8 People who Perplex Me

Posted by Mary Hendra on March 26, 2014

What is "perplexity"? and what is its role in education?

At the CUE Annual Conference last weekend, Dan Meyers spoke about wanting to "perplex" his students. Meyers is a math teacher, and what he meant by this was wanting his students not just "engaged" but perplexed by problems, intrigued enough to ask questions and take over the driving force of investigating. It got me thinking... what does perplexity look like in a Facing History and Ourselves classroom?

My conclusion? It's about human behavior. Why do some people act outside the norm for their time and place? Why do others not even question an act which seems "clearly" wrong?

So, with a tip of the hat to CUE and Dan Meyers for the inspiration, here is my list of people who might perplex your students.

  1. kristallnachtAndre. Andre was 12 in 1938. He was told by his youth group to throw stones at Jewish shops the next day. Instead, he stopped to think and talk about it with his parents, and what happened next never failed to perplex and astound my students. Read his story here.
  2. Stefa. Another unexpected story from the Holocaust for my students: Stefa shared at the end of the war that she felt like she had not done enough, but she had sacrificed her marriage and risked losing her own child to save a Jewish woman she did not know before the war. What? That wasn't enough for her? This was another story that got my students questioning. Click here for Stefa's story.
  3. Robin. Moving to the US Civil Rights Movement, there are again examples of the unexpected. Midst the hatred and fear other students expressed for Terrence Roberts and the other members of the Little Rock Nine, one student took the simple act of sharing her textbook with Terrence in Algebra class. Why? What motivated her to take such an action when it was so contrary to what other students were doing in that situation? Download the Choices in Little Rock curriculum here, or read more about Little Rock and Robin on our previous blog post by clicking here.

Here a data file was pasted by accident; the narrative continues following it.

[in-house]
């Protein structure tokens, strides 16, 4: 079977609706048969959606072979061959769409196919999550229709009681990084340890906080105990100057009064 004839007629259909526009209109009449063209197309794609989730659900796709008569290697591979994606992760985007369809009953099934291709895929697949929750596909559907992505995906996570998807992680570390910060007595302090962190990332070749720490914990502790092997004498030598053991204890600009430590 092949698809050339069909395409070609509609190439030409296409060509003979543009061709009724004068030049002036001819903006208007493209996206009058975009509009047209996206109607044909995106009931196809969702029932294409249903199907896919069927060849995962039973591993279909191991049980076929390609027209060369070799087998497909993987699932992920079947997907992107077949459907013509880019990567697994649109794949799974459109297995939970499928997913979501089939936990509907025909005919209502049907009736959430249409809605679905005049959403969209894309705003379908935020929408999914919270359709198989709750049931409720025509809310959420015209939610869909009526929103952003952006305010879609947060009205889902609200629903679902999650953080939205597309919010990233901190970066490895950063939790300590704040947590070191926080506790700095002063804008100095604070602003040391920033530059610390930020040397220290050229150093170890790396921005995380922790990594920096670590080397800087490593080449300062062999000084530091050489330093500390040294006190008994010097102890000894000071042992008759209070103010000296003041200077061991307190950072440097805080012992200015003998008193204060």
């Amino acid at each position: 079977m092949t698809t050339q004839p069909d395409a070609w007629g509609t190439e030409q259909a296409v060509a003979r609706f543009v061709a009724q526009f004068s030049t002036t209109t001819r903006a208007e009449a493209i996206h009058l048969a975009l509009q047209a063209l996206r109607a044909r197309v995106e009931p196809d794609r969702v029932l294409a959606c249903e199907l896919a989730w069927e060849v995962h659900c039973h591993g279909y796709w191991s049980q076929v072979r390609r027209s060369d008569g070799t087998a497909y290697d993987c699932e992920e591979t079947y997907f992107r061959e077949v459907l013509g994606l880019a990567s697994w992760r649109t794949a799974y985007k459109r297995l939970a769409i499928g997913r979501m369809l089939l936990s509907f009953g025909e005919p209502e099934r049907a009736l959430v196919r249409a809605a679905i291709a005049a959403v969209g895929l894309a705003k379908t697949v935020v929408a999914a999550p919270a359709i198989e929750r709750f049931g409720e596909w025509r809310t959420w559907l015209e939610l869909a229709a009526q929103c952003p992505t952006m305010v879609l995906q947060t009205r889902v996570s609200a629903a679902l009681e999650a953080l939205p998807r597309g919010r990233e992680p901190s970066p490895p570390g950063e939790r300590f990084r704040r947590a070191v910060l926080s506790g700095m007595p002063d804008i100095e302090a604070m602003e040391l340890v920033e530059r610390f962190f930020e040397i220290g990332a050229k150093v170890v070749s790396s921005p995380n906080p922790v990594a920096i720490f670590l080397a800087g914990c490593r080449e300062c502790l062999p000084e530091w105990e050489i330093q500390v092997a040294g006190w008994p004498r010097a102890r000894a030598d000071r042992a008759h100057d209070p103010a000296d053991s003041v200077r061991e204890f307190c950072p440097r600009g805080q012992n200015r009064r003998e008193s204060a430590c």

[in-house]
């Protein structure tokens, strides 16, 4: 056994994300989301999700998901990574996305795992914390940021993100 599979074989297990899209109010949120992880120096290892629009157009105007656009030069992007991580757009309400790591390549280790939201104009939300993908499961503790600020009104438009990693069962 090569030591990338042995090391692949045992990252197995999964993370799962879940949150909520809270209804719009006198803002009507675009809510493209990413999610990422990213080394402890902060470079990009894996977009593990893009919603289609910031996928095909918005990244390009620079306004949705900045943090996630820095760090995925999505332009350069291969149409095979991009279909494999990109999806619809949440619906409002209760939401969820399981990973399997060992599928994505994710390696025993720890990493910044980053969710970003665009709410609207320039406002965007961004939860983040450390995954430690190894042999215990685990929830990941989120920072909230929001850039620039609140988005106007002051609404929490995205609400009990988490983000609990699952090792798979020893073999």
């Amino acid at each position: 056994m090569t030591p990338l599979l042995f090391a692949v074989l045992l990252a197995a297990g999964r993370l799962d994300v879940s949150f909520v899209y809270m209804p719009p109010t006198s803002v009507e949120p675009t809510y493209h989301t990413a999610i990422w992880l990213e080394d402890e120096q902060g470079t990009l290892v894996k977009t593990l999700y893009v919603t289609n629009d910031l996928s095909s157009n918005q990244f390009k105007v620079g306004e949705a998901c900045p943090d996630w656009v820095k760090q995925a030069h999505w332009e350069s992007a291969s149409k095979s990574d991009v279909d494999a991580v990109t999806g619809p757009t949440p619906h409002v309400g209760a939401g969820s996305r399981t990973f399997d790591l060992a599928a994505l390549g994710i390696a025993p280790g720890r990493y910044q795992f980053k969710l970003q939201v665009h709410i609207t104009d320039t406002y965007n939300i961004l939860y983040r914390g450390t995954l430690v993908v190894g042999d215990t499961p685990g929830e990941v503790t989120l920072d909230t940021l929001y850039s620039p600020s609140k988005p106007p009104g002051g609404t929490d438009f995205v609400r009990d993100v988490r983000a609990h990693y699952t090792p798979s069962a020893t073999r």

4. NYTAmbassador Morgenthau. During the Armenian genocide, Morgenthau went outside US diplomatic expectations to mobilize the largest US humanitarian effort in history. Despite the limitations of official US policy at the time (the US wasn't yet ready to enter World War I), and the frustration of trying to find a diplomatic solution (see this article as an example), Morgenthau found a way to help.
  5. Ourselves. I'm serious. Sometimes it's human behavior in general which perplexes me. In the film The Reporter, Pulitzer Prize -winning reporter Nick Kristof shares the findings of the Rokia study which reported that our capacity to care diminishes when the number of victims we are looking at increases just from one to two, let alone to larger numbers. (Watch a clip from the film here.) What does this mean for our own expression of compassion?
  6. Those involved with the Buck v. Bell case. It's a landmark case in the American eugenics movement and led to an acceptance of involuntary sterilization nationwide. Tell that to teenagers and watch perplexity come to life! How do we reconcile the actual history and situation of Emma and Carrie Buck with the justification for sterilization presented by the state? (Read the details here.)
  7. Eboo Patel. In the short reading "Talking About Religion," Patel describes an incident that happened while he was a student. He's ashamed of his own behavior, which would usually lead to not talking about it, but his willingness to focus on that moment has given him strength and motivation to do amazing work. How do each of us find the strength to focus on those moments when we were not our best self?
  8. westnashBen West. Nashville, Tennessee. Elected white mayor. Sit-ins and marches by African American students such as Diane Nash. Students think they know what to expect when the two confront each other on the city steps. Diane Nash is phenomenal when she asks Ben West to respond not as a politician, but as a man. Ben West is the one who perplexes me. It's rare to see politicians who are willing to step out of that role, let alone in public, but he does. His response has such humanity and such impact on the movement and the city. Watch it! The entire Eyes on the Prize series has people who will perplex your students, and this story is in episode three.

What about you? Do any of these stories perplex you as well? Are there other stories that your students find perplexing?

Topics: Civil Rights Movement, Armenian Genocide, Holocaust and Human Behavior, Critical Thinking, Race and Membership in American History: Eugenics, Religion

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